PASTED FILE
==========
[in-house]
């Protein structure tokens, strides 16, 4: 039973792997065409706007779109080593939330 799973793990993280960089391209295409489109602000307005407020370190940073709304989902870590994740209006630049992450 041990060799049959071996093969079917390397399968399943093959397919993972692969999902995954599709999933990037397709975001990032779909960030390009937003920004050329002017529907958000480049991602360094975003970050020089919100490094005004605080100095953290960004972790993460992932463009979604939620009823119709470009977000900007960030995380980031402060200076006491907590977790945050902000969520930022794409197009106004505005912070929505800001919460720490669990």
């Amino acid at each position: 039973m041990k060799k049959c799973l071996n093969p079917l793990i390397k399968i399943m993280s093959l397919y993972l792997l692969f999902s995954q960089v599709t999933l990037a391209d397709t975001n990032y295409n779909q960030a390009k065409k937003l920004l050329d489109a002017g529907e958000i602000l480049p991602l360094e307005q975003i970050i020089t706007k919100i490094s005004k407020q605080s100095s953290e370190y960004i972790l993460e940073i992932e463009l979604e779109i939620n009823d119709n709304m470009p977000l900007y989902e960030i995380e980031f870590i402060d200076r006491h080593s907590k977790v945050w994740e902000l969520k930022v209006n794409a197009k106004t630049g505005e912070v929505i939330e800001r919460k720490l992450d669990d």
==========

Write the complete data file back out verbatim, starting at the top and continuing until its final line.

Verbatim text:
[in-house]
């Protein structure tokens, strides 16, 4: 039973792997065409706007779109080593939330 799973793990993280960089391209295409489109602000307005407020370190940073709304989902870590994740209006630049992450 041990060799049959071996093969079917390397399968399943093959397919993972692969999902995954599709999933990037397709975001990032779909960030390009937003920004050329002017529907958000480049991602360094975003970050020089919100490094005004605080100095953290960004972790993460992932463009979604939620009823119709470009977000900007960030995380980031402060200076006491907590977790945050902000969520930022794409197009106004505005912070929505800001919460720490669990």
């Amino acid at each position: 039973m041990k060799k049959c799973l071996n093969p079917l793990i390397k399968i399943m993280s093959l397919y993972l792997l692969f999902s995954q960089v599709t999933l990037a391209d397709t975001n990032y295409n779909q960030a390009k065409k937003l920004l050329d489109a002017g529907e958000i602000l480049p991602l360094e307005q975003i970050i020089t706007k919100i490094s005004k407020q605080s100095s953290e370190y960004i972790l993460e940073i992932e463009l979604e779109i939620n009823d119709n709304m470009p977000l900007y989902e960030i995380e980031f870590i402060d200076r006491h080593s907590k977790v945050w994740e902000l969520k930022v209006n794409a197009k106004t630049g505005e912070v929505i939330e800001r919460k720490l992450d669990d």